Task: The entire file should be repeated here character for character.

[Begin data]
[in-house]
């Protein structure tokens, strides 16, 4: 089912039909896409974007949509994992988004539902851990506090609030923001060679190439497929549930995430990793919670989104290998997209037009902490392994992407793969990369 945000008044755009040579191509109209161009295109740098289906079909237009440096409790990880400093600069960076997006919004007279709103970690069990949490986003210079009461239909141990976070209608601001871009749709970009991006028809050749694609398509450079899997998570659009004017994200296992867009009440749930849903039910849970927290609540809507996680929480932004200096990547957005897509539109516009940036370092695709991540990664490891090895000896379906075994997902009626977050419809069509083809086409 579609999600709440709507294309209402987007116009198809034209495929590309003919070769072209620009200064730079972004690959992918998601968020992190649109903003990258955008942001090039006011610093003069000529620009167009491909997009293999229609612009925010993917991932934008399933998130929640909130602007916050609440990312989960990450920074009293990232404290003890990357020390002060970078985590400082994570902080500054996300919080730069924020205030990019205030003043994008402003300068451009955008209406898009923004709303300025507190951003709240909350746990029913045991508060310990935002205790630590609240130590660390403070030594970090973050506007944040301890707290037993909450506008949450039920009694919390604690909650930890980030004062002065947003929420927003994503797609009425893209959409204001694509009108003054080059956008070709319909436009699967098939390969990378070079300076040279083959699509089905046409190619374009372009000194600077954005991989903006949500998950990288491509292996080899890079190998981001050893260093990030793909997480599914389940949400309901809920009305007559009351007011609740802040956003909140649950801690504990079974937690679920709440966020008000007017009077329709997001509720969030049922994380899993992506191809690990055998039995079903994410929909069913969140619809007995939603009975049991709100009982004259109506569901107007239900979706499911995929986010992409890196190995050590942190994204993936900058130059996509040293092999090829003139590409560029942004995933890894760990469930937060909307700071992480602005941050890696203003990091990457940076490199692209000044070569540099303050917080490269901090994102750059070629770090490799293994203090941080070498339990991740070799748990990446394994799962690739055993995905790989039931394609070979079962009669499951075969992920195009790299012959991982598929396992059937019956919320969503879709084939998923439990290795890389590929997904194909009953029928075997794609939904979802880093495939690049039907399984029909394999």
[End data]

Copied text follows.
[in-house]
């Protein structure tokens, strides 16, 4: 089912039909896409974007949509994992988004539902851990506090609030923001060679190439497929549930995430990793919670989104290998997209037009902490392994992407793969990369 945000008044755009040579191509109209161009295109740098289906079909237009440096409790990880400093600069960076997006919004007279709103970690069990949490986003210079009461239909141990976070209608601001871009749709970009991006028809050749694609398509450079899997998570659009004017994200296992867009009440749930849903039910849970927290609540809507996680929480932004200096990547957005897509539109516009940036370092695709991540990664490891090895000896379906075994997902009626977050419809069509083809086409 579609999600709440709507294309209402987007116009198809034209495929590309003919070769072209620009200064730079972004690959992918998601968020992190649109903003990258955008942001090039006011610093003069000529620009167009491909997009293999229609612009925010993917991932934008399933998130929640909130602007916050609440990312989960990450920074009293990232404290003890990357020390002060970078985590400082994570902080500054996300919080730069924020205030990019205030003043994008402003300068451009955008209406898009923004709303300025507190951003709240909350746990029913045991508060310990935002205790630590609240130590660390403070030594970090973050506007944040301890707290037993909450506008949450039920009694919390604690909650930890980030004062002065947003929420927003994503797609009425893209959409204001694509009108003054080059956008070709319909436009699967098939390969990378070079300076040279083959699509089905046409190619374009372009000194600077954005991989903006949500998950990288491509292996080899890079190998981001050893260093990030793909997480599914389940949400309901809920009305007559009351007011609740802040956003909140649950801690504990079974937690679920709440966020008000007017009077329709997001509720969030049922994380899993992506191809690990055998039995079903994410929909069913969140619809007995939603009975049991709100009982004259109506569901107007239900979706499911995929986010992409890196190995050590942190994204993936900058130059996509040293092999090829003139590409560029942004995933890894760990469930937060909307700071992480602005941050890696203003990091990457940076490199692209000044070569540099303050917080490269901090994102750059070629770090490799293994203090941080070498339990991740070799748990990446394994799962690739055993995905790989039931394609070979079962009669499951075969992920195009790299012959991982598929396992059937019956919320969503879709084939998923439990290795890389590929997904194909009953029928075997794609939904979802880093495939690049039907399984029909394999």